In November about two weeks after Susan’s father had died, we decided to go ahead and go to NC for the Farmington trial since it was too late to cancel. I got into a heated discussion with the trial host for asking if we could run in one of the mid-run cancellations and then go on home instead of waiting for our next-to-the-last run of the day. I was still steamed going to the post as Boone calmly watched the sheep reloaded into the setout pens. I remember watching the jet stream from a high-flying airplane and thinking about Susan’s dad, a career Air Force officer, as I tried to get a hold of myself as we waited for the set. Prior to this we had run two other Open courses all at the Bailey’s where Boone was started and trained. This trial was a shed, pen, and single under a judge from England. On the cross-drive I somehow blew a low whistle and Boone just kept a solid pace.  I assumed he liked that whistle so I kept using it despite never having used that sound before.  (I probably could have whistled Dixie and he would have held the line). Driving had been our weakness as I would over-correct and be late on many directions and Boone was quick and eager to flank. When we had gotten the single, we had 101 out of 110 points and first place. I remember people like Bobby Ford, R.C. Tomlison, and several of the names I had just started learning congratulating us.

Another trial I will always remember is at Sandy Chadwick’s.  We had gone down kind of last minute for the day. We tied with Ken Arrendale and Wolf. Ken was one of the main players in the Georgia association and a good handler and a fierce competitor.  I was resigned to being second. I didn’t even want to go to the post for the run-off until Bruce Garrick said we’d have a silent gather. My whole being changed as I knew Boone would do it; all I had to do was stand there. Boone made a wonderful outrun, lift, fetch right through the gate, bringing the sheep to my feet. Wolf did a good outrun, then I could see him building pressure near the gate on the fetch and without directions from Ken to steady, boom, he scattered sheep all over the field. Ken was very gracious and said he always thought Boone was the best one in the litter. Not a small complement as Hubert Bailey was running Dawson and Jon Tholkes was running Jade, both littermates.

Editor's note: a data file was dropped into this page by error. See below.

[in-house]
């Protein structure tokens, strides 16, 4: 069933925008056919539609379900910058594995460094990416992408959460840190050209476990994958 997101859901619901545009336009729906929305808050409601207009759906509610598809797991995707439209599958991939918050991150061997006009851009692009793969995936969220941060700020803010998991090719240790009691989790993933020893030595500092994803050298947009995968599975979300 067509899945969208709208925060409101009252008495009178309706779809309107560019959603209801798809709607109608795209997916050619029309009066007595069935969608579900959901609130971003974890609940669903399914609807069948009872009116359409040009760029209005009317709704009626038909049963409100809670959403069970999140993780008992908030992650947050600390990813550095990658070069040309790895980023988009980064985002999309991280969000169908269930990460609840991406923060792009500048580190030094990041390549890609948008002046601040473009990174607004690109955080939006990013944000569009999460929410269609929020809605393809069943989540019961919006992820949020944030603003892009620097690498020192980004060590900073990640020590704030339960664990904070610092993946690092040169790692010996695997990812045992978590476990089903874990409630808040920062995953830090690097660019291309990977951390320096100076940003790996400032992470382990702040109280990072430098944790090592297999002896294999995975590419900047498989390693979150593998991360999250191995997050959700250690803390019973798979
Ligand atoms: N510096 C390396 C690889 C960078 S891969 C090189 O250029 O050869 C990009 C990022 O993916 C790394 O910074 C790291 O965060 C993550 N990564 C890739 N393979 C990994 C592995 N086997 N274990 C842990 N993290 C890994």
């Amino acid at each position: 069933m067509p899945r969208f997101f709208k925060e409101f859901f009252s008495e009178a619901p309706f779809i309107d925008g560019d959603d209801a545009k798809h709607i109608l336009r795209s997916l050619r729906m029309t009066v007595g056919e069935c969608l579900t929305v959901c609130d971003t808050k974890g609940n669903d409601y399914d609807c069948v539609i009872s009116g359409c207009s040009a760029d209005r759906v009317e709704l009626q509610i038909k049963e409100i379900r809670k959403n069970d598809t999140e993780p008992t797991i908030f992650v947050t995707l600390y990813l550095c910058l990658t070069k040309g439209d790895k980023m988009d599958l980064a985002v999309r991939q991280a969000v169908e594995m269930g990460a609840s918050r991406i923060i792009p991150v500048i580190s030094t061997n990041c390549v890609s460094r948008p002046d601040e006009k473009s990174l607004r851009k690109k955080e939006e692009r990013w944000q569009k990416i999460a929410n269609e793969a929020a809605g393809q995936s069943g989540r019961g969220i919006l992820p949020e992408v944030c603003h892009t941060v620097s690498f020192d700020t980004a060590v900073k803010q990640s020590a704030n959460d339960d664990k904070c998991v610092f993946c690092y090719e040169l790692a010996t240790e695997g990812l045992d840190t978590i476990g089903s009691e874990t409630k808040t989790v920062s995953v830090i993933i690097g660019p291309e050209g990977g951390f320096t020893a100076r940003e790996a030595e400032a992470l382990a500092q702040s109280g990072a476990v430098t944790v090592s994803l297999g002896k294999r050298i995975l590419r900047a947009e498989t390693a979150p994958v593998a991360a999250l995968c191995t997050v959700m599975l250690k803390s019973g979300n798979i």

As dear to me as the trial memories are the special stock work Boone and I shared.

One day I had Boone and Max in the back seat of the truck as we took a load of garbage to the dump.  About half way there, I saw a cow trotting along a wood line and a couple of local young men running after her. I immediately stopped, told Max to sit tight, told Boone let’s go, and hailed the pursuers asking if I could help…”I have a dog.”  Well, they looked like they were thinking, “How’s a city boy like you going to catch this cow we’ve got riled up?” I said, “Where do you want her.” It wasn’t easy with a single cow who was not dog broke, but Boone took my every command through ditch and brush and we got her into the designated pasture. Those boys had a different expression as they said, “That’s a nice dog.”  Yep, let’s go to the dump, Boone.